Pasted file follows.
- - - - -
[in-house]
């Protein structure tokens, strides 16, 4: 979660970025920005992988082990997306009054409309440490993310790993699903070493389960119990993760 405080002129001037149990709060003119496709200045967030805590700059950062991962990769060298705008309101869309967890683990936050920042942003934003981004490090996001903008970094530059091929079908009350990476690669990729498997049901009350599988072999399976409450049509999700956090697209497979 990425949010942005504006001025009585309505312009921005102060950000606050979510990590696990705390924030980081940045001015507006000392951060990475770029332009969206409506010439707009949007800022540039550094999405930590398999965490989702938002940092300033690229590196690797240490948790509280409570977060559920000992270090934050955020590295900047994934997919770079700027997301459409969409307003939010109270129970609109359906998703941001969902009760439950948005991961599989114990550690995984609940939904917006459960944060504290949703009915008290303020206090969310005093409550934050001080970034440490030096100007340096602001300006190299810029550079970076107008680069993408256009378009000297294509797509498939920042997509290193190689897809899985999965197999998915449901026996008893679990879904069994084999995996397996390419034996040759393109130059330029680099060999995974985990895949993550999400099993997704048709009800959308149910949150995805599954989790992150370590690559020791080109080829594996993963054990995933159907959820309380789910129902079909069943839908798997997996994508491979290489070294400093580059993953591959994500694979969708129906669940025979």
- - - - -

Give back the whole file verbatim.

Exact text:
[in-house]
């Protein structure tokens, strides 16, 4: 979660970025920005992988082990997306009054409309440490993310790993699903070493389960119990993760 405080002129001037149990709060003119496709200045967030805590700059950062991962990769060298705008309101869309967890683990936050920042942003934003981004490090996001903008970094530059091929079908009350990476690669990729498997049901009350599988072999399976409450049509999700956090697209497979 990425949010942005504006001025009585309505312009921005102060950000606050979510990590696990705390924030980081940045001015507006000392951060990475770029332009969206409506010439707009949007800022540039550094999405930590398999965490989702938002940092300033690229590196690797240490948790509280409570977060559920000992270090934050955020590295900047994934997919770079700027997301459409969409307003939010109270129970609109359906998703941001969902009760439950948005991961599989114990550690995984609940939904917006459960944060504290949703009915008290303020206090969310005093409550934050001080970034440490030096100007340096602001300006190299810029550079970076107008680069993408256009378009000297294509797509498939920042997509290193190689897809899985999965197999998915449901026996008893679990879904069994084999995996397996390419034996040759393109130059330029680099060999995974985990895949993550999400099993997704048709009800959308149910949150995805599954989790992150370590690559020791080109080829594996993963054990995933159907959820309380789910129902079909069943839908798997997996994508491979290489070294400093580059993953591959994500694979969708129906669940025979």